I'm not good enough.
I don't know as much as everyone else.
What if someone asks me a question and I don't know the answer?
These are some of the beliefs and fears that characterize imposter syndrome. According to Amy Oplinger, Salesforce MVP and Cleveland Women in Tech community group leader, imposter syndrome is “a collection of feelings of inadequacy that persist even in face of information that indicates that the opposite is true. It is experienced internally as chronic self-doubt, and feelings of intellectual fraudulence."
Many people suffer from imposter syndrome, said Oplinger, speaking at a Dreamforce 2018 session. And that includes herself, she said: She described being assigned to a project and literally hiding in an office building so that the other people on the project wouldn't discover how little she knew.
Oplinger outlined the common behaviors that characterize responses to imposter syndrome:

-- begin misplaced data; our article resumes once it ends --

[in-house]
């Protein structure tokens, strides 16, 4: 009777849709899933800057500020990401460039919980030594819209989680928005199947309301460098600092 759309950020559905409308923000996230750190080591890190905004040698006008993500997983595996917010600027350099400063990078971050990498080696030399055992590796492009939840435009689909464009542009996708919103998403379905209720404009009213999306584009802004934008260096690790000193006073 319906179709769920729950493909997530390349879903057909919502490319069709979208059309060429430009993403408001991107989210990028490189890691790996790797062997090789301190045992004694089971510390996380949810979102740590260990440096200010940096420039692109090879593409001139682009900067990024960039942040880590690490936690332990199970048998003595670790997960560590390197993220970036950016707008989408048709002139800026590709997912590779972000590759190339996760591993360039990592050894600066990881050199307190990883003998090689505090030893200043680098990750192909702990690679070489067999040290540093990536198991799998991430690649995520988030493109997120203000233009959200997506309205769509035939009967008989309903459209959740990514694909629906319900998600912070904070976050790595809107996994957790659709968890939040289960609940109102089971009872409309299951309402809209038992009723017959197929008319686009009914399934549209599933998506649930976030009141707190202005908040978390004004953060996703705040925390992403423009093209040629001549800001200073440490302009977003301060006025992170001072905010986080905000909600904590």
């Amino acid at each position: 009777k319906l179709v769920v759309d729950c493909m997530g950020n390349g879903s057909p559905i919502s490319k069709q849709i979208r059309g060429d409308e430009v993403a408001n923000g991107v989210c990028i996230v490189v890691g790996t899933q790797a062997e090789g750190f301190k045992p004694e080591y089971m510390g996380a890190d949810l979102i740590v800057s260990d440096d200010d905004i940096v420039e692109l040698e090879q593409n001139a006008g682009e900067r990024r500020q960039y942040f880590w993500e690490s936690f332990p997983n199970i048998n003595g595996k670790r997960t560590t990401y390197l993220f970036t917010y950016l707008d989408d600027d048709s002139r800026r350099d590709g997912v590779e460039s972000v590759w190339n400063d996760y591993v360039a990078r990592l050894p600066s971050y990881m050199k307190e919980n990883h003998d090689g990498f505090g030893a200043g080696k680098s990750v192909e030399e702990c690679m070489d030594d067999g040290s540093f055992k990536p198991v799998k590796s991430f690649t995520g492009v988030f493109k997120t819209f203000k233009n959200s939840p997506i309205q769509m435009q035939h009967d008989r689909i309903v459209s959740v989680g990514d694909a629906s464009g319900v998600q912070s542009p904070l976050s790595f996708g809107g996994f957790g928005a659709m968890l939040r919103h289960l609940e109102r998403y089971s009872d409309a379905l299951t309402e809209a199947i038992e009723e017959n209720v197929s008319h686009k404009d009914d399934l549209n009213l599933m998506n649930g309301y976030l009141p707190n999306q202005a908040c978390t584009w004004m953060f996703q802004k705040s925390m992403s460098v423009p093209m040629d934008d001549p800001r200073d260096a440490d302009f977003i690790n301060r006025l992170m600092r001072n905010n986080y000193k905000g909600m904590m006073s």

- Overpreparation, holding back talents and opinions, maintaining a low profile
- Procrastination, not finishing projects, and self-sabotage (or the tendency to)
- Remembering failures over successes
These behaviors aren't rare. Most people experience imposter syndrome at one time or another, Oplinger said. That was the one thing attendees should take away from the session, she urged: the knowledge of how many other people feel the same way they do.
The effects of imposter syndrome include anxiety, the fear of failure, a fear of success, perfectionism and a lack of confidence. And those are just the effects on the person who has it. The syndrome also affects other people, as “imposters" project their own negative feelings onto their co-workers, cause their co-workers to feel pressure to mimic the imposter's perfectionist ways, and lead their managers to lose confidence in them.
Oplinger offered a few tips on how to overcome, or at least manage imposter syndrome:
- Acknowledge your feelings.
- Share your feelings—remember, most of your co-workers feel the same way.
- Focus on facts. For example, keep a log of your successes or of compliments on your work and review them occasionally to remind yourself that you do know what you're doing.
- Challenge your own beliefs.